Financial Data
Updated 15 Oct 2019


Secure investors for your mature, high-growth business

If you’re a mature, high-growth, high-impact business, you may have reached (or be en route to) a point where – in order to thrive – you must identify mentors, unlock capital, or collaborate meaningfully with other subsidiaries. 


Greg Morris, 17 September 2017  Share  0 comments  Print


All the answers to your unique business lifestage questions

If you’re looking for investors at this stage, it’s often the case that an investment partner in the form of an investment holding company, becomes a logical growth tool for you. But, what should you do if your objective is to be acquired by a holding company?

Start here:

1. Be brutally honest with yourself 

The size of the investment funding required will impact your choice of funding partner. More specifically, you need to understand your own risk profile in the context of the type of returns on offer. This will help you to identify, and then work to find, attract and retain, the most appropriate funding source.

Related: The cheat sheet to winning over investors

2. Go fishing - in the research sense 

Any long-term investment collaboration should begin with in-depth research into potential investment partners. There are many out there, but each has specific investment mandates, sector or industry preferences, and value preferences. Work hard to identify, assimilate, and make sense of these.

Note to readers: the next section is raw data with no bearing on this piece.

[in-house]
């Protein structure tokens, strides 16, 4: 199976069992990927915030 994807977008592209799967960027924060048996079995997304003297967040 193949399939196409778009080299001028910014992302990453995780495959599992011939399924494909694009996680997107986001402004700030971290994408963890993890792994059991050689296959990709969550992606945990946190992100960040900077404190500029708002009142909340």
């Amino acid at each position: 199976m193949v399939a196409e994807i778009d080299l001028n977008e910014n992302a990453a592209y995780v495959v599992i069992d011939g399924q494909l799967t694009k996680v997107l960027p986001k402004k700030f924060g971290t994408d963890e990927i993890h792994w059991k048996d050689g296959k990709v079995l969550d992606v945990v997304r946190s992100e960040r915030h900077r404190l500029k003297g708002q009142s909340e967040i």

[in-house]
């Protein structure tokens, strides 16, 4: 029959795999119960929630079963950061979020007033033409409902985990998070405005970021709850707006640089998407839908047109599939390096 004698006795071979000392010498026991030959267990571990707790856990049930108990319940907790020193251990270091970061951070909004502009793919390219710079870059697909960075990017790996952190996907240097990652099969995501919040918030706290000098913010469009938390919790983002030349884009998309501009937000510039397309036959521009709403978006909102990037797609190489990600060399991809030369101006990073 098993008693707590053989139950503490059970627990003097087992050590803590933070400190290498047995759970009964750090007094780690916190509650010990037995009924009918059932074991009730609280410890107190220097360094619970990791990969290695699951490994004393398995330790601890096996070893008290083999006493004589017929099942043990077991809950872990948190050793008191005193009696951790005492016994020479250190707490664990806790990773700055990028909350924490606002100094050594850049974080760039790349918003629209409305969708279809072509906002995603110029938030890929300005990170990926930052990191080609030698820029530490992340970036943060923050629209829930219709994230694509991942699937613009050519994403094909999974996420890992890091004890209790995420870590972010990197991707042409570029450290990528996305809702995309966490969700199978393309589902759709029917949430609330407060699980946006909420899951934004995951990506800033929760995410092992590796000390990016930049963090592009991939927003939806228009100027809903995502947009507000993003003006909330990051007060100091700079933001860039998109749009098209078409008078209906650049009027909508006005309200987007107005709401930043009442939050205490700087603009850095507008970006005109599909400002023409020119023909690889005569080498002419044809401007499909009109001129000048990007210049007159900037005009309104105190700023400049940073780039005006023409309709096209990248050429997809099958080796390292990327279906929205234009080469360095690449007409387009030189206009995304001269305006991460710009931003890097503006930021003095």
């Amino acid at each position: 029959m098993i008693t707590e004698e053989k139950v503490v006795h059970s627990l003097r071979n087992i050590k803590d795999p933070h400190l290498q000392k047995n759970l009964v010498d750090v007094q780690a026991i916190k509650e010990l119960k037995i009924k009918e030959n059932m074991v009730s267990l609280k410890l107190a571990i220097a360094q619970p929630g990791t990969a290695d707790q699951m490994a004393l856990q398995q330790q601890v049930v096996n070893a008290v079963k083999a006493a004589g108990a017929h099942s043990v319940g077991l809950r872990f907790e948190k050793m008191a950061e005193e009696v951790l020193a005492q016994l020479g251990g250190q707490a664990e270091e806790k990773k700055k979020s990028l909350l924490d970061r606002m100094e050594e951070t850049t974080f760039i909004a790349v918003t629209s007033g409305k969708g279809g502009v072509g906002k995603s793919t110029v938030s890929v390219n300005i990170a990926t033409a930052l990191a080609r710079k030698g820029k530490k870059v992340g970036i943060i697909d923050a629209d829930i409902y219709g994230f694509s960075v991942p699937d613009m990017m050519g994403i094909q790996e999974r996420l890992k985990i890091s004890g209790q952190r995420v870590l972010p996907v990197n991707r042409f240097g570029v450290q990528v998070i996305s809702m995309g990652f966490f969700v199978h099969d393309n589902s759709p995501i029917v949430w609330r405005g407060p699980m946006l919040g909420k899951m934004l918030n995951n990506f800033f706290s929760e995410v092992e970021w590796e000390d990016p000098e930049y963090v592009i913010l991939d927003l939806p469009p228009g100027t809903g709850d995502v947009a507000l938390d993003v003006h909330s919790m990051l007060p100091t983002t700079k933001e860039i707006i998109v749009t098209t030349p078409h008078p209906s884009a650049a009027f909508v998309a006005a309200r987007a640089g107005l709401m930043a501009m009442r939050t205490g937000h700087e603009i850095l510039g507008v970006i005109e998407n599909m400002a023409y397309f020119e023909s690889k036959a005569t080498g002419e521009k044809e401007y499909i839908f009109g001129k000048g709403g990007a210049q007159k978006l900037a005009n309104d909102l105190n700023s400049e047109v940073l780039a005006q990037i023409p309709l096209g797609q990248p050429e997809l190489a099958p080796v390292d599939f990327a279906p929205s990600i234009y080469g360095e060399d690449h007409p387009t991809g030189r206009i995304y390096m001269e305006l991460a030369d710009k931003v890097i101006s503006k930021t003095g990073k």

3. Fine-tune your desired inputs

Yes, there are some basic strategic values that any investment partner should be able to offer, like access to capital, relevant networks, and economies of scale. But it’s still a good idea for you to decide, upfront, what your big wins are, in terms of the specifics you may require from a strategic partner. 

4. Be clear on your plan for the capital 

If you’re eager to have your business acquired, be explicit about what you plan to do with the capital from the investment partner. In particular, see that you lay out – in no uncertain terms – how growth will be achieved. 

5. Evaluate the potential investor in turn

Any would-be subsidiary should take the time and trouble to ensure that they adequately evaluate a potential investor. Start by finding out where your respective interests are aligned. After that, you should begin to uncover:

  1. The origins or sources of investors’ funding
  2. Their detailed investment track records
  3. Their investment mandates
  4. Their typical risk profiles
  5. The returns that they traditionally target

Bottom line 

Regardless of who your dream investment holding company is, if your objective is to be acquired, you have to do your homework. Once you’ve done that, you’re more likely to attract the right partner: One who can provide access to capital and support; offer mentorship and ideas around innovation; and help you to build a more productive, profitable environment.


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About the author


Greg Morris

Greg Morris is the Chief Executive Officer of MICROmega Holdings Limited. Greg joined the group in 2000 and was appointed CEO in January 2011. Responsible for the day-to-day operations, management and corporate finance transactions of the Group, Greg holds a Bachelor of Accounting Honours Degree and is a qualified Chartered Accountant    

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